Propaganda, fake videos of users bombing the invasion of Ukraine

WASHINGTON (AP) – Messages, videos and photos flying on Twitter, Facebook and Telegram far exceed the number of air strikes on Ukraine.

They claim to show how Russian fighters shoot down or evade Ukrainians in their homes.

Some of them are real, horrible images of this war. Others have been hiding online for years before Russia launched the largest attack on a European country since World War II.

The invasion of Ukraine is turning into the first major armed conflict in Europe in the era of social networks, when the small screen of a smartphone is the dominant tool of communication, carrying the danger of instant spread of dangerous, even deadly, misinformation.

TikTok videos, promoted headlines and tweets that have been heard on screens around the world are baffling millions of people as to how this battle unfolds on earth.

In the Telegram and Twitter, Russia’s attack on Ukraine was both “unprovoked” and “necessary,” depending on the sender of the message.

“Prayers for peace tonight with the people of Ukraine as they suffer from an unprovoked and unjustified attack by Russian military forces,” President Joe Biden tweeted to his 40 million followers on Wednesday night.

Russian state media, however, echoed Russian President Vladimir Putin’s comments on their platforms, and RT News announced to hundreds of Telegram subscribers that the action was “necessary.”

Over the past few days, Putin and Russian media have intensified false accusations that Ukrainians are committing genocide and mistakenly characterizing the majority of the country’s population as Nazis, said Brett Schaefer, who heads a group manipulating information in the Alliance for Democracy. a non-partisan think tank in Washington.

Last week, for example, RT news director said live on television without evidence that Ukrainians could start gassing their people.

“You have really seen this escalation of the narrative that Russia must protect itself from this Nazi mob of genocidal Ukrainians,” Schaefer said.

As Thursday approached, the rest of the world found it even harder to extract the truth from a series of hundreds of deceptive tweets, deceptively edited videos and photos that appeared after the first shots of the war rang out.

One video clip, taken from a video game, garnered millions of views because users falsely claimed it portrayed real attacks. The video, shot by the Associated Press in Libya more than a decade ago, was revived on Facebook and Twitter on Thursday, and users said it showed a Russian fighter jet that crashed across the gray sky to the ground after being shot down by Ukrainian forces. And some TikTok users mistakenly thought they were watching a video of soldiers parachuting into Ukraine after a Russian account posted a multi-year video while Russia was invading – that didn’t stop the video from gaining more than 22 million views by the end of the day. . .

People who see these videos, photos and claims online are more likely to view them, share them and continue their day, said John Silva, senior director of the News Literacy Project, a nonprofit that fights disinformation through education.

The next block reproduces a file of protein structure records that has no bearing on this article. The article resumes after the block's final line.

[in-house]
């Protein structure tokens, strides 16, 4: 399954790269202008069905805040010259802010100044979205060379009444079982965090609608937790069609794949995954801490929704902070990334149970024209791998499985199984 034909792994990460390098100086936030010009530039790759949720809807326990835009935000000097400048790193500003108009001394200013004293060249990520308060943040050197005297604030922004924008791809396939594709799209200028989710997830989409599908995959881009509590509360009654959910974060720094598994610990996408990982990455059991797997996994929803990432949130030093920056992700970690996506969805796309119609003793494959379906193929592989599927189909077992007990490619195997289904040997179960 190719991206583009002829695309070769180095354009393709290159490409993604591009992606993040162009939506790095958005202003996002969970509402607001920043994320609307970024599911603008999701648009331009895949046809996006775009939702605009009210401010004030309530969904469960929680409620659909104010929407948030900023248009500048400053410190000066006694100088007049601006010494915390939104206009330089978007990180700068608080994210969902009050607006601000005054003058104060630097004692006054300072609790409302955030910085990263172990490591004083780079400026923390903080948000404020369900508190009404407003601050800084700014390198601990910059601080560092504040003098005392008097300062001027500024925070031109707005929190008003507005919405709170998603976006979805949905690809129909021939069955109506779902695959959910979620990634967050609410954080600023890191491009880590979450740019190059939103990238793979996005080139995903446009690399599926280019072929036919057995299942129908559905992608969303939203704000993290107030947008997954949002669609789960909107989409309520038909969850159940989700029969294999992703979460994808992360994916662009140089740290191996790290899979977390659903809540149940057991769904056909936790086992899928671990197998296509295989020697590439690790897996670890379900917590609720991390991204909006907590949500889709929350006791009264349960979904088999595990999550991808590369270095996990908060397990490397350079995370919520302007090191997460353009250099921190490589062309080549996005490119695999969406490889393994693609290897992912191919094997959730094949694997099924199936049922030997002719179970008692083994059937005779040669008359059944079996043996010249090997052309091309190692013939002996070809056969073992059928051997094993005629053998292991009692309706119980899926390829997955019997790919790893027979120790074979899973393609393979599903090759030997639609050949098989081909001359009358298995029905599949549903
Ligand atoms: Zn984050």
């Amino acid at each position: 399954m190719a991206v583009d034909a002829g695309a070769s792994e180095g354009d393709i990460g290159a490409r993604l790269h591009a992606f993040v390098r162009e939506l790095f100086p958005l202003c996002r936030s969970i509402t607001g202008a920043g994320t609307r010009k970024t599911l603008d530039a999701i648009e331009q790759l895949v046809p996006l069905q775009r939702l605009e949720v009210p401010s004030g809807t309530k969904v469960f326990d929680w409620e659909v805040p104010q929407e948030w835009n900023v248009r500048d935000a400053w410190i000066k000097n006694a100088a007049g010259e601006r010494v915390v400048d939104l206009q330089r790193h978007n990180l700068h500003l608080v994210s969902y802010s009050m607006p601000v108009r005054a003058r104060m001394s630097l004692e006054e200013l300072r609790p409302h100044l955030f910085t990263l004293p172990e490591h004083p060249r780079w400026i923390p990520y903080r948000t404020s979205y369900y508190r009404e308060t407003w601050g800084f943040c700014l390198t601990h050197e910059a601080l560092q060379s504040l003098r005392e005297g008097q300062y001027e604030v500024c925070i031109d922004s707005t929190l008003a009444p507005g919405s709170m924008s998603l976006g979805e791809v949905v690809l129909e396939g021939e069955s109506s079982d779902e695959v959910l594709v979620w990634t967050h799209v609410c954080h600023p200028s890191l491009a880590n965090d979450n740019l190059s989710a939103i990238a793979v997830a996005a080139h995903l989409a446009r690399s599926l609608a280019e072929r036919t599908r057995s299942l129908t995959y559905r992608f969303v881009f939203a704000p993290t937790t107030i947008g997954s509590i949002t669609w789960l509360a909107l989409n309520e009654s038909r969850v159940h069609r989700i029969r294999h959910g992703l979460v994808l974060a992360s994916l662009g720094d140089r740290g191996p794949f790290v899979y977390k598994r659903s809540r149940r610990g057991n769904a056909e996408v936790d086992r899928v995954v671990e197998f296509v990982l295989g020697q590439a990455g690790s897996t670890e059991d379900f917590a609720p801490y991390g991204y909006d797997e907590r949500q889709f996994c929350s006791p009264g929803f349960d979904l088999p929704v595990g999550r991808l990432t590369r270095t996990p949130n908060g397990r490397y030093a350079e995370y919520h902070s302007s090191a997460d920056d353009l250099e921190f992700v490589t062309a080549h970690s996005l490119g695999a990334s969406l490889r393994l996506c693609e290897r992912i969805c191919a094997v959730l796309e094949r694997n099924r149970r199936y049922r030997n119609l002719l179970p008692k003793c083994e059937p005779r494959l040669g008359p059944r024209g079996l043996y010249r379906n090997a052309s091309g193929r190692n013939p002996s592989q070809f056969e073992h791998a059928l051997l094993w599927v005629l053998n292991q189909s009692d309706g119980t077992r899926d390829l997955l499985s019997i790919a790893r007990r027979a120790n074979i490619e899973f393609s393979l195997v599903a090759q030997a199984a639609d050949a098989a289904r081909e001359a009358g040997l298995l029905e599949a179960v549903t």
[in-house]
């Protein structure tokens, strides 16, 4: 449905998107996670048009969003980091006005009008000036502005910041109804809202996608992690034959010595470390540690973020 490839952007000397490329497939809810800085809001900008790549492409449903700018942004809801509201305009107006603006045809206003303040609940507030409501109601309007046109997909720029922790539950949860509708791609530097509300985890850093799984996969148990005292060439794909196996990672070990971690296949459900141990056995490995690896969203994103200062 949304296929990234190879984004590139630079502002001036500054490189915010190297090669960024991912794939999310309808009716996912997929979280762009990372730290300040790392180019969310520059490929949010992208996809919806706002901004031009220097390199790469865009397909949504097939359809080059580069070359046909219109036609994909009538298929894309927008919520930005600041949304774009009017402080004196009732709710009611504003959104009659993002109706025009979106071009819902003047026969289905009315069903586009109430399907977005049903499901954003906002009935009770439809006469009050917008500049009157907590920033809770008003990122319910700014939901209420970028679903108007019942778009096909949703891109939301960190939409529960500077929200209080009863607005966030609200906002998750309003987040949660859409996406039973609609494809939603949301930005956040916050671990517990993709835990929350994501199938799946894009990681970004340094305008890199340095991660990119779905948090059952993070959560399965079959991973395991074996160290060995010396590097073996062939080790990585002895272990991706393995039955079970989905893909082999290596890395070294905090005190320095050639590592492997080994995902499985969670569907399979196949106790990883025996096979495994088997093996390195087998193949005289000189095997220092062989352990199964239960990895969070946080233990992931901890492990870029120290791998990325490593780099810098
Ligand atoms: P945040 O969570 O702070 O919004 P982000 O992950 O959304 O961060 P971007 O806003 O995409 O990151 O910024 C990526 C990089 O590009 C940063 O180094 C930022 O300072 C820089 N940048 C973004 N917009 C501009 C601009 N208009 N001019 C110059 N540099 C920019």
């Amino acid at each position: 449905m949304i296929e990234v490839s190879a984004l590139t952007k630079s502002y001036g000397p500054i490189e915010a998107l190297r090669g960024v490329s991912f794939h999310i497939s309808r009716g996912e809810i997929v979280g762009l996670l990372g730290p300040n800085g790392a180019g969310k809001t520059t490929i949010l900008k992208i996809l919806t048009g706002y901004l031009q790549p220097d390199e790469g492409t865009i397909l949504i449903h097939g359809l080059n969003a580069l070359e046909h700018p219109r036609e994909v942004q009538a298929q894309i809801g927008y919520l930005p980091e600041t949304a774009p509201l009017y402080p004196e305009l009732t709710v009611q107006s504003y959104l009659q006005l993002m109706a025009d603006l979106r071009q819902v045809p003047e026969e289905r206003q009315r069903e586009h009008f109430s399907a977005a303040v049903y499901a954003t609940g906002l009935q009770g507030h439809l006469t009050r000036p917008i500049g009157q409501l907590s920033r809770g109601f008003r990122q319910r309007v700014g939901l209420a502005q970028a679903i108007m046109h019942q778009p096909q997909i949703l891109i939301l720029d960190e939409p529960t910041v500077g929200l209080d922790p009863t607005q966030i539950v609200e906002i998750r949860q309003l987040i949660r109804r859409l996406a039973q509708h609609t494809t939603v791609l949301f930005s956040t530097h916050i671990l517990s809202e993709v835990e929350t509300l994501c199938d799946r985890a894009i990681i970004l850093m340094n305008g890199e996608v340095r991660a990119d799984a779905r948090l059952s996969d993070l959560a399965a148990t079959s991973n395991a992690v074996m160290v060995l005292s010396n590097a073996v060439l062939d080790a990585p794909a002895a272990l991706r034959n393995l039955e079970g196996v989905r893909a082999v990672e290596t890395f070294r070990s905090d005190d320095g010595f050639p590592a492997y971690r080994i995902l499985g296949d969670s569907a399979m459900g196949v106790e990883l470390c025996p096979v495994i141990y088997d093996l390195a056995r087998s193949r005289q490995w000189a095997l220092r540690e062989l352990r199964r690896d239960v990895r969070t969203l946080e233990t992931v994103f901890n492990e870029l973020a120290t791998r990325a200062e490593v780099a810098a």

“We see a paratrooper, he speaks Russian, so we don’t waste time asking questions,” Silva said. “When we see new information for us, we have a desire to share it with others.”

And while some users inadvertently spread rumors in hopes of shaping the perception of the invasion, others are betting on the idea that they can trick involuntary social media users into sharing lies.

“We know that disinformation will come out of the Russian government,” Silva said. “Then you also have trolls – people who just spread things out to see if they can fool people.”

People are consuming these misleading allegations because they are desperate for information, said Schaefer of the Alliance for Democracy.

“You have a huge surge in demand, low supply of reliable information and a lot of inaccurate information that fills the void,” he added.

This void widened on Thursday when Internet crashes swept through several parts of Ukraine, making it even harder for people there to contact relatives or follow the news.

According to Pavel Durov, one of the founders of Telegram, when a surge of people tried to access Telegram, a social network and messaging platform popular in Eastern Europe, the app crashed.

Major Russian websites, including major Kremlin and military websites, were also inaccessible or slow to load after what appeared to be a retaliatory attack. And US officials have accused Russia of shutting down major government websites in Ukraine.

On Thursday in Kharkiv, Ukraine’s second-largest city, and in the strategic port of Mariupol, there were widespread outages, said Alp Toker, founder of NetBlocks, a London-based company that monitors network outages and Internet access around the world.

While some disruptions may be caused by shells or air strikes, others are part of a deliberate effort by Russian forces to disrupt communication and cause panic, he said.

“Blow after blow, the human impact of shutting down at such a time is a horrible experience,” he said. “It makes sense from a tactical point of view. We know this is a strategy. “


Clapper reported from Providence, Rhode Island. Associated Press authors Ali Swenson of New York, Abril Mulatto of Mexico City, and Sophia Tulip of Atlanta contributed to this report.


Follow the coverage of the Ukrainian crisis of the AP at /hub/russia-ukraine

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